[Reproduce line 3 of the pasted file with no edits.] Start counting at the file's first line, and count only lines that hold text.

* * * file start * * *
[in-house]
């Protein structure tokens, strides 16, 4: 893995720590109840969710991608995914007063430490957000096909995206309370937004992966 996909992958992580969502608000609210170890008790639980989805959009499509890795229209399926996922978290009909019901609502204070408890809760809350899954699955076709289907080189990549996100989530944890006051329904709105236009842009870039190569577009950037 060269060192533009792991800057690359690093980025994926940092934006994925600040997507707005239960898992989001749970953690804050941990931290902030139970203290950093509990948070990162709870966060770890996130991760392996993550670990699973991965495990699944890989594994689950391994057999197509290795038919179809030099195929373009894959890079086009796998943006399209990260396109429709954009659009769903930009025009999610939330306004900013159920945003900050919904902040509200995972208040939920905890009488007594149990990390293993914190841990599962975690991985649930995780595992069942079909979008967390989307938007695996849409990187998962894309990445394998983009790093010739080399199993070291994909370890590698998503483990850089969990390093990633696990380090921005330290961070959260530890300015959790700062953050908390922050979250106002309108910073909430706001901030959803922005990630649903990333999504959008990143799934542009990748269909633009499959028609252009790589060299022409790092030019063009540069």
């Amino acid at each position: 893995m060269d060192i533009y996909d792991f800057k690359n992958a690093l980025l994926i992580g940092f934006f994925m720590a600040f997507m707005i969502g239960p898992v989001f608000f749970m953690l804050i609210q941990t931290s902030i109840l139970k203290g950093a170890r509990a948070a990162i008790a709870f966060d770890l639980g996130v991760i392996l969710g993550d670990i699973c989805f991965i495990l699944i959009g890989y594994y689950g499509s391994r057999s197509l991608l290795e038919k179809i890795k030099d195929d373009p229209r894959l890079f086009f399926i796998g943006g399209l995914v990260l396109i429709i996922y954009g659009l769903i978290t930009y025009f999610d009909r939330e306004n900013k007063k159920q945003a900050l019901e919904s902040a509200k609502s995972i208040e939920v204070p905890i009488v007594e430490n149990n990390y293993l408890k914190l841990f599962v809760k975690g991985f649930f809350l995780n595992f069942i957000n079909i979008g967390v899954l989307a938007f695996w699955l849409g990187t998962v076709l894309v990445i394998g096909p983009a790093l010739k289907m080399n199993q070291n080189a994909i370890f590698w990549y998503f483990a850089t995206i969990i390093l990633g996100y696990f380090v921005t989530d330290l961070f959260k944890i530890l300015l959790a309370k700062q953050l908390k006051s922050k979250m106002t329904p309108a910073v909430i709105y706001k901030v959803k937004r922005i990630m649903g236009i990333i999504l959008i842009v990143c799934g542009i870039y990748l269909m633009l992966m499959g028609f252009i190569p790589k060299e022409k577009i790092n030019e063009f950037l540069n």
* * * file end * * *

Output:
């Amino acid at each position: 893995m060269d060192i533009y996909d792991f800057k690359n992958a690093l980025l994926i992580g940092f934006f994925m720590a600040f997507m707005i969502g239960p898992v989001f608000f749970m953690l804050i609210q941990t931290s902030i109840l139970k203290g950093a170890r509990a948070a990162i008790a709870f966060d770890l639980g996130v991760i392996l969710g993550d670990i699973c989805f991965i495990l699944i959009g890989y594994y689950g499509s391994r057999s197509l991608l290795e038919k179809i890795k030099d195929d373009p229209r894959l890079f086009f399926i796998g943006g399209l995914v990260l396109i429709i996922y954009g659009l769903i978290t930009y025009f999610d009909r939330e306004n900013k007063k159920q945003a900050l019901e919904s902040a509200k609502s995972i208040e939920v204070p905890i009488v007594e430490n149990n990390y293993l408890k914190l841990f599962v809760k975690g991985f649930f809350l995780n595992f069942i957000n079909i979008g967390v899954l989307a938007f695996w699955l849409g990187t998962v076709l894309v990445i394998g096909p983009a790093l010739k289907m080399n199993q070291n080189a994909i370890f590698w990549y998503f483990a850089t995206i969990i390093l990633g996100y696990f380090v921005t989530d330290l961070f959260k944890i530890l300015l959790a309370k700062q953050l908390k006051s922050k979250m106002t329904p309108a910073v909430i709105y706001k901030v959803k937004r922005i990630m649903g236009i990333i999504l959008i842009v990143c799934g542009i870039y990748l269909m633009l992966m499959g028609f252009i190569p790589k060299e022409k577009i790092n030019e063009f950037l540069n």